Life expectancy in the Arctic

The map shows the life expectancy at birth in the Arctic regions in 2012-2016.

Dark brown tones indicate regions with high life expectancy and correspondingly light brown tones indicate regions with short life expectancy.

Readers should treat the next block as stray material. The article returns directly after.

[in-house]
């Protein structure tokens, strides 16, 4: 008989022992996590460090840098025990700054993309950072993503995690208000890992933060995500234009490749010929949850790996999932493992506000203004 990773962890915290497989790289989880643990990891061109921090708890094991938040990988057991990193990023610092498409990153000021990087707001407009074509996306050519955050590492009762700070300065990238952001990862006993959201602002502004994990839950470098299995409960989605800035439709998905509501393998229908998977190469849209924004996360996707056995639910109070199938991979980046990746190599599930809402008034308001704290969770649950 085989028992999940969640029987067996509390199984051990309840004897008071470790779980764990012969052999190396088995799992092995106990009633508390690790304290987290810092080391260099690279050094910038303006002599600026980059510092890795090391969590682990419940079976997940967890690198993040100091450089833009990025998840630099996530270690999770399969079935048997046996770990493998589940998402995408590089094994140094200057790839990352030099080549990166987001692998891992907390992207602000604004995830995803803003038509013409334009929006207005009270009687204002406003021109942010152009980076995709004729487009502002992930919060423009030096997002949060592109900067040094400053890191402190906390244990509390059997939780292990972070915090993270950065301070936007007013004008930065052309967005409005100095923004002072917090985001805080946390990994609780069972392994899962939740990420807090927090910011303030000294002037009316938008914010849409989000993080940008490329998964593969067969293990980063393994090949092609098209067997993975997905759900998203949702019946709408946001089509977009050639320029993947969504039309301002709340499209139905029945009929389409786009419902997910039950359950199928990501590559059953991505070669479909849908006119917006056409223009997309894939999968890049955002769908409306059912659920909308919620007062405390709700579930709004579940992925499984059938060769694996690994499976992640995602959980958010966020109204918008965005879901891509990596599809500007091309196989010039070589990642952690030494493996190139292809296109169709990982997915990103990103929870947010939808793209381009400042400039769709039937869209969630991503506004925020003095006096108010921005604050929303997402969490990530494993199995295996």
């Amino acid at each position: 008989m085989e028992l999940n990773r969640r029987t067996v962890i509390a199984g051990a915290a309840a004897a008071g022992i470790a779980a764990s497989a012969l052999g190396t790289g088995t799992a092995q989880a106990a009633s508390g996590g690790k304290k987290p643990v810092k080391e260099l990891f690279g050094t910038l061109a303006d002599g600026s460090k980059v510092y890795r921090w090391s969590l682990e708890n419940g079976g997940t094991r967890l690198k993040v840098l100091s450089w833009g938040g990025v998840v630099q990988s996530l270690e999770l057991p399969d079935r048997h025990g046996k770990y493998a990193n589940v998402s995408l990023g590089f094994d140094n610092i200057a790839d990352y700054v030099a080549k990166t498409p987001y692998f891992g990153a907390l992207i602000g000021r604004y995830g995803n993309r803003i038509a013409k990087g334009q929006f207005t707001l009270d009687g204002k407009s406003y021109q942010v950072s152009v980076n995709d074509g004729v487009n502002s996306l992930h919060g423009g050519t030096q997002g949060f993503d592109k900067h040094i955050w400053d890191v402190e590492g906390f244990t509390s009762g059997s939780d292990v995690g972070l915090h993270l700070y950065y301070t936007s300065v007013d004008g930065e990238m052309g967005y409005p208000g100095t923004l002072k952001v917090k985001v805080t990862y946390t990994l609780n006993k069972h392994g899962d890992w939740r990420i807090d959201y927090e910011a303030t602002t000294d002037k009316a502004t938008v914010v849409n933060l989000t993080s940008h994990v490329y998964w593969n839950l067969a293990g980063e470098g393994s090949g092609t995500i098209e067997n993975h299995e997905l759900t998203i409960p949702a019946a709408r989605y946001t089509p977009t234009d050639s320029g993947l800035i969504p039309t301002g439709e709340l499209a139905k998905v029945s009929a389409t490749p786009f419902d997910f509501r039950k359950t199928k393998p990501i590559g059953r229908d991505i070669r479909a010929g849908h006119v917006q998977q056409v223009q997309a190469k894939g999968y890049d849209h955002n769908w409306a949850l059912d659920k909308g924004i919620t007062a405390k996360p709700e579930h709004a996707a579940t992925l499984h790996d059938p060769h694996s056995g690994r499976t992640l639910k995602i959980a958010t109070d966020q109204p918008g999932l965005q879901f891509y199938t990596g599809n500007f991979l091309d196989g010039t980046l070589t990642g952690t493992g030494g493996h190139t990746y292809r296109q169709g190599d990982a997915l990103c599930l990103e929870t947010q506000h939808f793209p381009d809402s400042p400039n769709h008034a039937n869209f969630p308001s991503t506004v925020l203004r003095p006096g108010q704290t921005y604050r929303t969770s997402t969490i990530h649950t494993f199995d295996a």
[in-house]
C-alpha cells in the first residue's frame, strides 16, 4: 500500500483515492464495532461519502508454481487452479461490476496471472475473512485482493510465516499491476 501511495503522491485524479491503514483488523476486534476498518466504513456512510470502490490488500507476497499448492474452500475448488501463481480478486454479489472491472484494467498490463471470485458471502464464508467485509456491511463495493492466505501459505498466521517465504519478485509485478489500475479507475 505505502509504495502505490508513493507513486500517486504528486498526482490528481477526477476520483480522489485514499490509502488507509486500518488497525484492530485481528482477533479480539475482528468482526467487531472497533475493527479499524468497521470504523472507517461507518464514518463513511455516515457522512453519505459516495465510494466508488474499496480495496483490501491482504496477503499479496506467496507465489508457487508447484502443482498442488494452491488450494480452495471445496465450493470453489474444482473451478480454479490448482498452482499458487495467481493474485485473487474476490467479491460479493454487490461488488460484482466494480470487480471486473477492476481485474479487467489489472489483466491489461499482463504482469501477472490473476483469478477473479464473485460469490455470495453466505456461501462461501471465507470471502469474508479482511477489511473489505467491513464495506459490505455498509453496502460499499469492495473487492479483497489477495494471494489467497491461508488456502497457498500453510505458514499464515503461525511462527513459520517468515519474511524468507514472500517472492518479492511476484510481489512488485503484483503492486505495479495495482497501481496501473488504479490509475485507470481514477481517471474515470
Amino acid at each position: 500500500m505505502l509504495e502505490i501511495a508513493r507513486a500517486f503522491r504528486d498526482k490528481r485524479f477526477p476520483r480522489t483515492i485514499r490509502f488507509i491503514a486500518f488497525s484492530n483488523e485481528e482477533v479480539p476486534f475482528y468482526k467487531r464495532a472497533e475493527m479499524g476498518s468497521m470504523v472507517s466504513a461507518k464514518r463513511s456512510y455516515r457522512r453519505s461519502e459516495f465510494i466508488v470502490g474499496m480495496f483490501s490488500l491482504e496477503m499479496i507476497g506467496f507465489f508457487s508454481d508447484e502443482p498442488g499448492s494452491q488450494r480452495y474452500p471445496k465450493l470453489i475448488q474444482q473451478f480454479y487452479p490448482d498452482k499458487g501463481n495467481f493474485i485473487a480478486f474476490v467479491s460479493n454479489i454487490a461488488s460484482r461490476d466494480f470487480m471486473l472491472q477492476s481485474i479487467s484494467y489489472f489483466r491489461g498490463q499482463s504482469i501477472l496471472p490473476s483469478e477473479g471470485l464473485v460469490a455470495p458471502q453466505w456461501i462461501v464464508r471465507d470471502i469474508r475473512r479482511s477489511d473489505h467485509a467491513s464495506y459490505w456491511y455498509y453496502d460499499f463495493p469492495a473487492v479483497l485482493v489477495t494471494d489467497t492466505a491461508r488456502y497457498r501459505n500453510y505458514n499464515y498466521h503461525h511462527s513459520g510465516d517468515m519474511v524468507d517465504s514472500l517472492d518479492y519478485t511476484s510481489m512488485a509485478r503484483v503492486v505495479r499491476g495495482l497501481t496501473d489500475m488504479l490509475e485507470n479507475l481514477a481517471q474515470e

As one of the UN Sustainable Development indicators for good health and well-being, life expectancy at birth measures the general health status of a population. Life expectancy at the national level is highly correlated to national income indicators such as GDP per capita. In the Arctic region, the life expectancy in 2012-2016 was 74,7 years. Regional differences are partly due to specific lifestyles, but also to the local environment, as well as the politics and institutions that influence the local economy, access to local services and care, general educational levels. In Iceland (82.5 years), Quebec (82,2 years) (Canada), Faroe Islands (82,1 years), as well as in Troms and Nordland (Norway), Norrbotten (Sweden), and Lapland (Finland), the life expectancy was the longest. Shortest life expectancy was in Chukotka (62,8 years) (Russian Federation). In general, life expectancy was shorter in the Russian Arctic than in the other Arctic regions because of the high mortality rates, especially among the working age population. The Russian Arctic had much higher rates of deaths from external causes (including accidents, murders, and suicide) than other countries. Moreover, the difference between males’ and females’ life expectancy was significantly higher in the Russian Arctic than in other Arctic regions.